It's now more apparent to me that pretty much the entire Fediverse, from the protocols up to the apps, was built by communities of marginalised people – queer people, trans people, activists, furries – because they needed to build their networks and communities in safe spaces away from the walled gardens full of gatekeeping normies.

There's already a lot of friction and politics among the builders and early users of the Fediverse. As it grows, a key challenge for the Fediverse will be to resolve the inevitable tension between these founders and early participants, and the fast-growing tide of mainstream users who are now discovering it.

Federation itself will likely provide some solutions – people who want to engage with particular communities in particular ways can spin up their own instances or join instances aligned to their views, and block, mute or de-federate others as they and their administrators see fit.

Game of Thrones has nothing on choosing an instance


We're already seeing some early debate on the merits of quote-toots (which are not supported in Mastodon and therefore currently are not really a feature across the Mastodon-dominated Fediverse) and content warnings (a common part of the social etiquette for old timers, which annoyingly for them is observed much less frequently by newcomers).

Politics aside, Chris was right. It's not that hard to spin up an instance, even for a tech-nerd-adjacent type like me who although interested in the tech is not actually skilled or trained in systems admin or programming. It will only get easier as third-party services emerge to provide hosting and management services for private instances.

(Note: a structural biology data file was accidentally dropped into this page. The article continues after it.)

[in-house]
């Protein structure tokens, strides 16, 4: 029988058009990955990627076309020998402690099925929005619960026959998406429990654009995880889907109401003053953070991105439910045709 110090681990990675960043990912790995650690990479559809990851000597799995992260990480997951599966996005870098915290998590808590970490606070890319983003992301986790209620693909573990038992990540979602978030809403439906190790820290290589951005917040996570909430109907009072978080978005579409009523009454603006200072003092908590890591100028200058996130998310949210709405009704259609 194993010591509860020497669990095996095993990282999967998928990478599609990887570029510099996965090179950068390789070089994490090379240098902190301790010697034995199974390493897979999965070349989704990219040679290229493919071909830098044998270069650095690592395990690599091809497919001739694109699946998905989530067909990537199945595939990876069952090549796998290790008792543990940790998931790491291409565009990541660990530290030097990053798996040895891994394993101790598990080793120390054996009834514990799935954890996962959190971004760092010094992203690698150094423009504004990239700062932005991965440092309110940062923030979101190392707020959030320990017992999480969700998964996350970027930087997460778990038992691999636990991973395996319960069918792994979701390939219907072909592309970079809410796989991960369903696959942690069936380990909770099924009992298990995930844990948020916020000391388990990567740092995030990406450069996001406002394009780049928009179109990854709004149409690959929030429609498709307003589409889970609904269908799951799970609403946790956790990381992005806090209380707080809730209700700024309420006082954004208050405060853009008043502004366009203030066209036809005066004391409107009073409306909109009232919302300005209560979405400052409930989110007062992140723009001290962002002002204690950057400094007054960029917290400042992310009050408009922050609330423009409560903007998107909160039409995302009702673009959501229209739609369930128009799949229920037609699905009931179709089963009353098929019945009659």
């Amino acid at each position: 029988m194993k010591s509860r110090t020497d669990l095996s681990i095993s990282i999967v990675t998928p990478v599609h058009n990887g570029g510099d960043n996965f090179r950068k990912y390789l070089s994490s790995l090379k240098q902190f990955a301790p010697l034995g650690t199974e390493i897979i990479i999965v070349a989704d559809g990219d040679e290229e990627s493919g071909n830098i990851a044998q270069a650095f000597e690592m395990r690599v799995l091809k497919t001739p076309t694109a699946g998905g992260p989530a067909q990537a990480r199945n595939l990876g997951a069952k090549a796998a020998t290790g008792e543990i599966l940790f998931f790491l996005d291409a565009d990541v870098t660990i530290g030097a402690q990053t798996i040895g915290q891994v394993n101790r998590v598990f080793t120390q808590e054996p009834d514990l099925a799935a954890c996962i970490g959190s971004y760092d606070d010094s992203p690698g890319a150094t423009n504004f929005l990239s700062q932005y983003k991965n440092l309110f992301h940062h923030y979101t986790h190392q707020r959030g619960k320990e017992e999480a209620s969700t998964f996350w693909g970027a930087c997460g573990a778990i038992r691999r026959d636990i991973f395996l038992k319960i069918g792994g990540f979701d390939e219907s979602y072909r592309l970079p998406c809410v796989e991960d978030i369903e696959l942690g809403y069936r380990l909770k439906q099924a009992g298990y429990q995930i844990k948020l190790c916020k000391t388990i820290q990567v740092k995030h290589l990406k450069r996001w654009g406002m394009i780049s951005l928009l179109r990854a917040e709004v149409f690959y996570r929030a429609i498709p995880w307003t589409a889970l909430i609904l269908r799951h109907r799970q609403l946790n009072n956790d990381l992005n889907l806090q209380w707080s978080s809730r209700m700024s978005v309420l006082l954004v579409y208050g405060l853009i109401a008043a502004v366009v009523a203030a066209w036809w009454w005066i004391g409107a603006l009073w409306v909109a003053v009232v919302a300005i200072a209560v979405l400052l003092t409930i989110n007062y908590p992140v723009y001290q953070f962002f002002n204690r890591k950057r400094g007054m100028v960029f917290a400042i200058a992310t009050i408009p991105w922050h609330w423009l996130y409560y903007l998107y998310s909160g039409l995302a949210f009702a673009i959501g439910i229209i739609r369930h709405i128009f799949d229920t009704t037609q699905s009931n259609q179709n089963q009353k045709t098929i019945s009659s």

I have not thrown away my Twitter account, but I find myself paying a lot less attention to it, and using my personal Fedi instance more and more.

The more I use the Fediverse, the more I recognise that far from being the global town square as Elon and other boosters claim, Twitter is just a closed network that can never truly achieve that goal. It feels more like an un-federated instance, albeit a massive one.

Under Elon's management, it's lurching to the right and may well end up feeling not that different to Gab, Truth Social, or the other overtly right 'free speech' instances.

An inflection point is now approaching where social media can outgrow the walled gardens, and a more open alternative can develop in Fediverse. We're seeing what could be a true mass exodus from Twitter to 'Mastodon' (ie to Fediverse) from some key communities including infosec, journalists, 'black twitter' and others.

Whatever form it takes, the genie is out of the bottle, and the centralised walled gardens are now looking vulnerable.